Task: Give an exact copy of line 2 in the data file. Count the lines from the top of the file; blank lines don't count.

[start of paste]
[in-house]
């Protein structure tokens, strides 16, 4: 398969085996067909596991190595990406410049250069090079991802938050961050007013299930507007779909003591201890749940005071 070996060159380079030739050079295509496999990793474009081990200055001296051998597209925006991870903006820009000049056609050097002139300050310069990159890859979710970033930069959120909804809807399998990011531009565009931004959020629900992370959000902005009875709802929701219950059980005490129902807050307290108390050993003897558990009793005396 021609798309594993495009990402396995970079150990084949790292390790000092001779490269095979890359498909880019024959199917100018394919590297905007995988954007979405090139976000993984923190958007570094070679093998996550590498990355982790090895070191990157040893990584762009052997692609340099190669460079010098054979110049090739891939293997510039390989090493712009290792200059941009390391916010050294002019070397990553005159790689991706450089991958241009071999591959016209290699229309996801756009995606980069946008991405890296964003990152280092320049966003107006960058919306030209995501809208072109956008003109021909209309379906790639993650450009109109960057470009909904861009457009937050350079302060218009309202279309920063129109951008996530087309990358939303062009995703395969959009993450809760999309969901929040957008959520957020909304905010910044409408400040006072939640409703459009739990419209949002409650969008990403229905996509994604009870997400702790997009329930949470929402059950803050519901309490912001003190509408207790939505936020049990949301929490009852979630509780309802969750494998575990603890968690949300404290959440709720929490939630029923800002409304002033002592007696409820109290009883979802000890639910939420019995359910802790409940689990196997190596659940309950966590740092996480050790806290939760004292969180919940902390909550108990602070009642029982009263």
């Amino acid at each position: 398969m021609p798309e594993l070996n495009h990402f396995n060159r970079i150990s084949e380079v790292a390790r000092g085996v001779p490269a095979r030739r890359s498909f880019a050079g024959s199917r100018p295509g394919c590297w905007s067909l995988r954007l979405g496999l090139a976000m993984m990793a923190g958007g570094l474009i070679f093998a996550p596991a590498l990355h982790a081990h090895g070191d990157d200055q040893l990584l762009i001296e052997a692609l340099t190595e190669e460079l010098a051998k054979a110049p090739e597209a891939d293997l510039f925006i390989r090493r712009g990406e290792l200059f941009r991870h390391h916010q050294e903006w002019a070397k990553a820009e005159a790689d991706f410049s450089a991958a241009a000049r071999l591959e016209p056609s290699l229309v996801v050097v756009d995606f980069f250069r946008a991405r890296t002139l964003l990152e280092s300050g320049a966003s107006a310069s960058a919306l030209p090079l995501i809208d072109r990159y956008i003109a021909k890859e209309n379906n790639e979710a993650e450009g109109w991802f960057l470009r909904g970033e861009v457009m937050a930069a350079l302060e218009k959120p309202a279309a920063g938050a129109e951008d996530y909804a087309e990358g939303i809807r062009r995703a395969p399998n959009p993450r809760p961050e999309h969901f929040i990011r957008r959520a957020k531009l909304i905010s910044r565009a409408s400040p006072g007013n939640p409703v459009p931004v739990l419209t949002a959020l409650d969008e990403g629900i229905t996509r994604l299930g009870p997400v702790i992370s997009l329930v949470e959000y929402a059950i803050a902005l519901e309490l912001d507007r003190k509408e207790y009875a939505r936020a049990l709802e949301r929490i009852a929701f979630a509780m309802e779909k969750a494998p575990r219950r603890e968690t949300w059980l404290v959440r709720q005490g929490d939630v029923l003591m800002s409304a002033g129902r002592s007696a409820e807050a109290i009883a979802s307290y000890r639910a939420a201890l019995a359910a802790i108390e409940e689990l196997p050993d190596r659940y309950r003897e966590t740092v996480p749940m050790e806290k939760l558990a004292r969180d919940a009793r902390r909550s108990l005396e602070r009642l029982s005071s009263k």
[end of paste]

């Protein structure tokens, strides 16, 4: 398969085996067909596991190595990406410049250069090079991802938050961050007013299930507007779909003591201890749940005071 070996060159380079030739050079295509496999990793474009081990200055001296051998597209925006991870903006820009000049056609050097002139300050310069990159890859979710970033930069959120909804809807399998990011531009565009931004959020629900992370959000902005009875709802929701219950059980005490129902807050307290108390050993003897558990009793005396 021609798309594993495009990402396995970079150990084949790292390790000092001779490269095979890359498909880019024959199917100018394919590297905007995988954007979405090139976000993984923190958007570094070679093998996550590498990355982790090895070191990157040893990584762009052997692609340099190669460079010098054979110049090739891939293997510039390989090493712009290792200059941009390391916010050294002019070397990553005159790689991706450089991958241009071999591959016209290699229309996801756009995606980069946008991405890296964003990152280092320049966003107006960058919306030209995501809208072109956008003109021909209309379906790639993650450009109109960057470009909904861009457009937050350079302060218009309202279309920063129109951008996530087309990358939303062009995703395969959009993450809760999309969901929040957008959520957020909304905010910044409408400040006072939640409703459009739990419209949002409650969008990403229905996509994604009870997400702790997009329930949470929402059950803050519901309490912001003190509408207790939505936020049990949301929490009852979630509780309802969750494998575990603890968690949300404290959440709720929490939630029923800002409304002033002592007696409820109290009883979802000890639910939420019995359910802790409940689990196997190596659940309950966590740092996480050790806290939760004292969180919940902390909550108990602070009642029982009263």